Stand Out in Your Job Search With These 5 Steps

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Finding a job can be one of life’s most difficult, disheartening and demanding challenges, especially in a profession where competition is stiff. Sending hundreds of resumes, waiting to hear from prospective employers and navigating through multiple job interviews is exhausting, particularly when these efforts result in a pile of rejections. This struggle is even more difficult when many advertised positions are already filled in the minds of the hiring agents, but a formal candidate search is conducted for various reasons.

There is no magic bullet for finding that wonderful job; it is simply a test of perseverance and character. Maintaining that eager, enthusiastic attitude that employers love is a daunting task when financial pressures increase while hope, self-confidence and energy decrease. The key to a successful job search is to snag that job before your savings and self-dignity are depleted. Therefore, a pro-active game plan for landing that job is critical for being hired.

Top Five Ways to Stand out in Your Job Search

1. Create your own job website.

2. Include less than more in your resume.

3. Craft a brilliant cover letter.

4. Take charge of the interview.

5. Follow up with a thoughtful thank-you letter.

The Top Five Explained

Most job applicants don’t think about creating a website to aid in their job search, so having a job a website places you at a distinct advantage. A simple three-page website costs little time or money to develop but would be a wise investment for your career. A home page could include introductory information and the type of job you are seeking. A second page would feature a resume and a third page would display samples of your work, including writing samples, case studies, graphs of sales performance or descriptions of handling difficult customers.

When possible, it is best to keep the resume to one page. This can be accomplished by avoiding redundancies and including only information relevant to the specific position of interest. Extensive lists of awards, training certificates and publications can be placed on your job website which would be listed prominently on the resume. Write concisely and include only items that help you to stand out in the job search. If writing is not your strength, consult with a career services office or writing center at your local community college.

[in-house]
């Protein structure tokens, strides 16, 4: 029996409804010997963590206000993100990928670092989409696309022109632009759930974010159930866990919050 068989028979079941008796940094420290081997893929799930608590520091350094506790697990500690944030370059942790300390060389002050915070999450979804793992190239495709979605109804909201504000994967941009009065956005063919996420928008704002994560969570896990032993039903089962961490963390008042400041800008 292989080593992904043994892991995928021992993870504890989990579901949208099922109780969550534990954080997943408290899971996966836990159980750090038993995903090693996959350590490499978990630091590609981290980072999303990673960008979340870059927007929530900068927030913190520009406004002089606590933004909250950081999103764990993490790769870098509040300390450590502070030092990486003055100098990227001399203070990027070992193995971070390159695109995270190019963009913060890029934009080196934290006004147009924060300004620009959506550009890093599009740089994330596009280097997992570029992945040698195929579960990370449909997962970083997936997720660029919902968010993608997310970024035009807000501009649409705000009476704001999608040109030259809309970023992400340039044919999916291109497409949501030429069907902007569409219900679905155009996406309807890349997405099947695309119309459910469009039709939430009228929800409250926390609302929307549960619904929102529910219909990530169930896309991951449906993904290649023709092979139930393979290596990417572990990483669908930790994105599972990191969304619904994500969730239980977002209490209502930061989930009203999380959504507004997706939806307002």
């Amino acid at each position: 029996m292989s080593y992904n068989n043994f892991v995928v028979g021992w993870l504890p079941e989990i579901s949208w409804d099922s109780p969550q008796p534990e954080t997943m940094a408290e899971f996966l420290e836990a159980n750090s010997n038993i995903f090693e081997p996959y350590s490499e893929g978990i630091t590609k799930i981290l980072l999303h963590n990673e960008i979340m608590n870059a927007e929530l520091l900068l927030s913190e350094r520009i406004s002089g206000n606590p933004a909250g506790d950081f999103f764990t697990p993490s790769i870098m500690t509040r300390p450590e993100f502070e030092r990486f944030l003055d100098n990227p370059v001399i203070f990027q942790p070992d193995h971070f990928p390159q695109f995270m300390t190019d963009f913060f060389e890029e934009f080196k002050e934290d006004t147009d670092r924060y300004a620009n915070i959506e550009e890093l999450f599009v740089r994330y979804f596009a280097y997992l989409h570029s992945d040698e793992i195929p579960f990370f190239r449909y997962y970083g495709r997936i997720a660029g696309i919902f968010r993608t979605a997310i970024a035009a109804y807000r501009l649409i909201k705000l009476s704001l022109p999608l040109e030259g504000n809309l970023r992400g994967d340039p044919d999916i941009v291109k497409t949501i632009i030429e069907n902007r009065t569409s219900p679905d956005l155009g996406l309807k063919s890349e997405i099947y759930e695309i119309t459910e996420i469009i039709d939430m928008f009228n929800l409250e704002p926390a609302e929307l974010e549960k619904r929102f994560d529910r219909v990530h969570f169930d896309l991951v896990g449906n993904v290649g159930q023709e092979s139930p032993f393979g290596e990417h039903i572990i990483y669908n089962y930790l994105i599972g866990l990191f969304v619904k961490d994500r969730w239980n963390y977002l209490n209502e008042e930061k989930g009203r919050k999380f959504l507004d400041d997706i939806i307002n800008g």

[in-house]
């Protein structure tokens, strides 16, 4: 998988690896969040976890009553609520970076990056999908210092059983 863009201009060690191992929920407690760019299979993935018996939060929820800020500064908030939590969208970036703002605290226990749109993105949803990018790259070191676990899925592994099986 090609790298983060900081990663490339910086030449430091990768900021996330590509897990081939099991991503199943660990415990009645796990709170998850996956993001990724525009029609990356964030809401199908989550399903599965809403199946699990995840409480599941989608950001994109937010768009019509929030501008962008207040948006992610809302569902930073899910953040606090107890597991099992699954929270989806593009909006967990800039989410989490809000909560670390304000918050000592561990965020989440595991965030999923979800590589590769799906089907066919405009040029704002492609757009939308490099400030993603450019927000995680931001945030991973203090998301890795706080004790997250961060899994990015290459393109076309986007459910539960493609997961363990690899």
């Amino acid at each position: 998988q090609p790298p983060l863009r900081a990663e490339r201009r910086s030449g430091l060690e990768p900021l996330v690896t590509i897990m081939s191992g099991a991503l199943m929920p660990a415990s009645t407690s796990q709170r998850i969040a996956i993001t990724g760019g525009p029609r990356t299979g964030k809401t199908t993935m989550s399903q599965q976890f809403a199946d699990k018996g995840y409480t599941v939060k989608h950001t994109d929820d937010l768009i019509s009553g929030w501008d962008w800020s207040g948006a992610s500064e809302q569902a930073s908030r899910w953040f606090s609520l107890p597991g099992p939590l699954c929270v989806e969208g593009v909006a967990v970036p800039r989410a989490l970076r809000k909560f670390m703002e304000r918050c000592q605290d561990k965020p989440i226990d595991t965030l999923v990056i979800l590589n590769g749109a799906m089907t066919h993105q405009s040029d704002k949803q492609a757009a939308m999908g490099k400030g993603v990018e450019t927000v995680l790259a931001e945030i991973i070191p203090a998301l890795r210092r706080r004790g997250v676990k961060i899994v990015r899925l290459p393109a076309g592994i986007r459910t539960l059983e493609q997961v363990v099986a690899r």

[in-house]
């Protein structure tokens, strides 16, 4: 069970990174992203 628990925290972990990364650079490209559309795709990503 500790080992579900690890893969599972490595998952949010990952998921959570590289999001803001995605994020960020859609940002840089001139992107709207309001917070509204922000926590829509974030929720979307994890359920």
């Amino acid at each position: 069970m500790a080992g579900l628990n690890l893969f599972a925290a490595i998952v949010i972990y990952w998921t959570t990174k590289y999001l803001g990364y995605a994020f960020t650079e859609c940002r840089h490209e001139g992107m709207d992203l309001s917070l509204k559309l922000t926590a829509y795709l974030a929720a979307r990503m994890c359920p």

Perhaps the most important tool for standing out in your job search is a well-crafted cover letter. A typical format consists of four paragraphs: 1) list the exact job title of the job for which you are applying and how you learned of the opening 2) explain why you stand out 3) describe why the company stands out 4) request an interview. It is critically important to comb carefully through the hiring company’s website to garner clues about buzz words, desirable employee traits, and future trends. Then match these items to your experience and training. Let the hiring agent know that you are impressed with the information found on the website by mentioning it in your letter.

When you are lucky enough to land an interview, spend a lot of time preparing. Visit the company and note the dress code. Then study the company website, the job description and (ironically) your own resume as if you were preparing for an exam. Start the interview by handing the hiring agent your portfolio; a black glossy two-pocket folder containing your resume, cover letter, work samples, reference list, unofficial transcripts and anything else that could be relevant to the employer. Hiring agents will favor a candidate who has already done a lot of the verification work for them. Show enthusiasm, listen carefully, speak briefly, ask a couple of smart questions, and answer every interview question with the goal of making yourself stand out in your job search.

Perhaps the interview went great, but an important item was forgotten, or an answer was fumbled a bit. The follow-up thank-you letter is a great opportunity to fix these flaws and remind the hiring agent why you should be hired. Send the letter as a Word file attachment to an email by the end of the day of your interview. This will let the hiring agent know that you finish work in a timely manner.

Here is an important tidbit to remember about the job-search process. Effective hiring agents are not making judgments about your value as a person; they are making judgments about how you fit with the specific job for which they are hiring at that time. Overselling yourself for a job, especially if it is a poor fit, will only land you back on the job-search pavement all over again. Remind yourself that the right job will come along at the right time and take your best steps to stand out then.

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